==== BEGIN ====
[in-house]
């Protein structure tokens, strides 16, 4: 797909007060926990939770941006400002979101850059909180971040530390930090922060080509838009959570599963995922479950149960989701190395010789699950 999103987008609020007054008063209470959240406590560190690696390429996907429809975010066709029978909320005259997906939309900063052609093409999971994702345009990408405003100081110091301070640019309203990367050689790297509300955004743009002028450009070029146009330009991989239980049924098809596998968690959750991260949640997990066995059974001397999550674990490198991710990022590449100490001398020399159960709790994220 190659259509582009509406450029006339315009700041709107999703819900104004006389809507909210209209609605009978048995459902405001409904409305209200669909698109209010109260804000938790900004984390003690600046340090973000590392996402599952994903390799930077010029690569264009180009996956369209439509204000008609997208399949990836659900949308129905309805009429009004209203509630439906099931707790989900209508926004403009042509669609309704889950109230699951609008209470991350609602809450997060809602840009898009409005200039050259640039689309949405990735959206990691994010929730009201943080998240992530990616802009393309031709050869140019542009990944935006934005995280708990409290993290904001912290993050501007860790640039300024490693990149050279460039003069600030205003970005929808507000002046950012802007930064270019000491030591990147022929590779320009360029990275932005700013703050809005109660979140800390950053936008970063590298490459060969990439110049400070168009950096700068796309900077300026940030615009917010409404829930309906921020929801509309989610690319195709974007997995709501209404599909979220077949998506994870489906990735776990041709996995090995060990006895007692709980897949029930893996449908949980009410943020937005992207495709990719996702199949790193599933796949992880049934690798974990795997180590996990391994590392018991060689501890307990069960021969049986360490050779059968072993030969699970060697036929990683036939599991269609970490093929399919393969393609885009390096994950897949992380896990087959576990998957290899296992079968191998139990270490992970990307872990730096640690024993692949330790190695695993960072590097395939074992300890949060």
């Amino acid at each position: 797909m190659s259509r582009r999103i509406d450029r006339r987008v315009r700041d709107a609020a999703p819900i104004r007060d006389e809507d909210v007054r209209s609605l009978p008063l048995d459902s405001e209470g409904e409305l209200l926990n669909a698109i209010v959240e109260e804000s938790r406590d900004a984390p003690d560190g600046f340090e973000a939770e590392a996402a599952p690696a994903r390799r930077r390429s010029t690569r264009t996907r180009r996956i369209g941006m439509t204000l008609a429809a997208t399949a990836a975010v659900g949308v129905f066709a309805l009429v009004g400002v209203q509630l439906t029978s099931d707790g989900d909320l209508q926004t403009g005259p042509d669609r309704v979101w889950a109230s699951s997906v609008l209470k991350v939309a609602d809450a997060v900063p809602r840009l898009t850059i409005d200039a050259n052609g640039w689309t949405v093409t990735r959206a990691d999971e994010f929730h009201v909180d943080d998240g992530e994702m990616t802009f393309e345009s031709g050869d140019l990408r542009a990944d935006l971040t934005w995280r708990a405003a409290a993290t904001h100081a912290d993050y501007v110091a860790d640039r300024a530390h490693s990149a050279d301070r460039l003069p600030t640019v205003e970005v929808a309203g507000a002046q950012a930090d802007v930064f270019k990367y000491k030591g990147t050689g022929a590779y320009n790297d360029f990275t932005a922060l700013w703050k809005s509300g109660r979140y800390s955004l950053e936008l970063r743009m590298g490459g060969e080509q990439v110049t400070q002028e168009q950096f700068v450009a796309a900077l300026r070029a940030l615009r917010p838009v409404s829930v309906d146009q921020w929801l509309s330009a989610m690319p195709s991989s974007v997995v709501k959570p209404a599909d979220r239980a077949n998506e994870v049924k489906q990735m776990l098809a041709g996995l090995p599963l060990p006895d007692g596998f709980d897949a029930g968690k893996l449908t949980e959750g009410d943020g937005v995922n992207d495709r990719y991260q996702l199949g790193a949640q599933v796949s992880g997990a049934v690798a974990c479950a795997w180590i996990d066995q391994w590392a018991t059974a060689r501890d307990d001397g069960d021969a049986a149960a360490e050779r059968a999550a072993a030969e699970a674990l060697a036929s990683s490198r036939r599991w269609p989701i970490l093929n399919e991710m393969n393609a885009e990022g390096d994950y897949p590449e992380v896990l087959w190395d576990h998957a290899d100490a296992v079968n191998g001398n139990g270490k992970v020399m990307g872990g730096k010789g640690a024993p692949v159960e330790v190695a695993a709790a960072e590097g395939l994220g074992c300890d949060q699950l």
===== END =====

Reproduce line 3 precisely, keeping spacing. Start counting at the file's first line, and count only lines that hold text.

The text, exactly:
């Amino acid at each position: 797909m190659s259509r582009r999103i509406d450029r006339r987008v315009r700041d709107a609020a999703p819900i104004r007060d006389e809507d909210v007054r209209s609605l009978p008063l048995d459902s405001e209470g409904e409305l209200l926990n669909a698109i209010v959240e109260e804000s938790r406590d900004a984390p003690d560190g600046f340090e973000a939770e590392a996402a599952p690696a994903r390799r930077r390429s010029t690569r264009t996907r180009r996956i369209g941006m439509t204000l008609a429809a997208t399949a990836a975010v659900g949308v129905f066709a309805l009429v009004g400002v209203q509630l439906t029978s099931d707790g989900d909320l209508q926004t403009g005259p042509d669609r309704v979101w889950a109230s699951s997906v609008l209470k991350v939309a609602d809450a997060v900063p809602r840009l898009t850059i409005d200039a050259n052609g640039w689309t949405v093409t990735r959206a990691d999971e994010f929730h009201v909180d943080d998240g992530e994702m990616t802009f393309e345009s031709g050869d140019l990408r542009a990944d935006l971040t934005w995280r708990a405003a409290a993290t904001h100081a912290d993050y501007v110091a860790d640039r300024a530390h490693s990149a050279d301070r460039l003069p600030t640019v205003e970005v929808a309203g507000a002046q950012a930090d802007v930064f270019k990367y000491k030591g990147t050689g022929a590779y320009n790297d360029f990275t932005a922060l700013w703050k809005s509300g109660r979140y800390s955004l950053e936008l970063r743009m590298g490459g060969e080509q990439v110049t400070q002028e168009q950096f700068v450009a796309a900077l300026r070029a940030l615009r917010p838009v409404s829930v309906d146009q921020w929801l509309s330009a989610m690319p195709s991989s974007v997995v709501k959570p209404a599909d979220r239980a077949n998506e994870v049924k489906q990735m776990l098809a041709g996995l090995p599963l060990p006895d007692g596998f709980d897949a029930g968690k893996l449908t949980e959750g009410d943020g937005v995922n992207d495709r990719y991260q996702l199949g790193a949640q599933v796949s992880g997990a049934v690798a974990c479950a795997w180590i996990d066995q391994w590392a018991t059974a060689r501890d307990d001397g069960d021969a049986a149960a360490e050779r059968a999550a072993a030969e699970a674990l060697a036929s990683s490198r036939r599991w269609p989701i970490l093929n399919e991710m393969n393609a885009e990022g390096d994950y897949p590449e992380v896990l087959w190395d576990h998957a290899d100490a296992v079968n191998g001398n139990g270490k992970v020399m990307g872990g730096k010789g640690a024993p692949v159960e330790v190695a695993a709790a960072e590097g395939l994220g074992c300890d949060q699950l």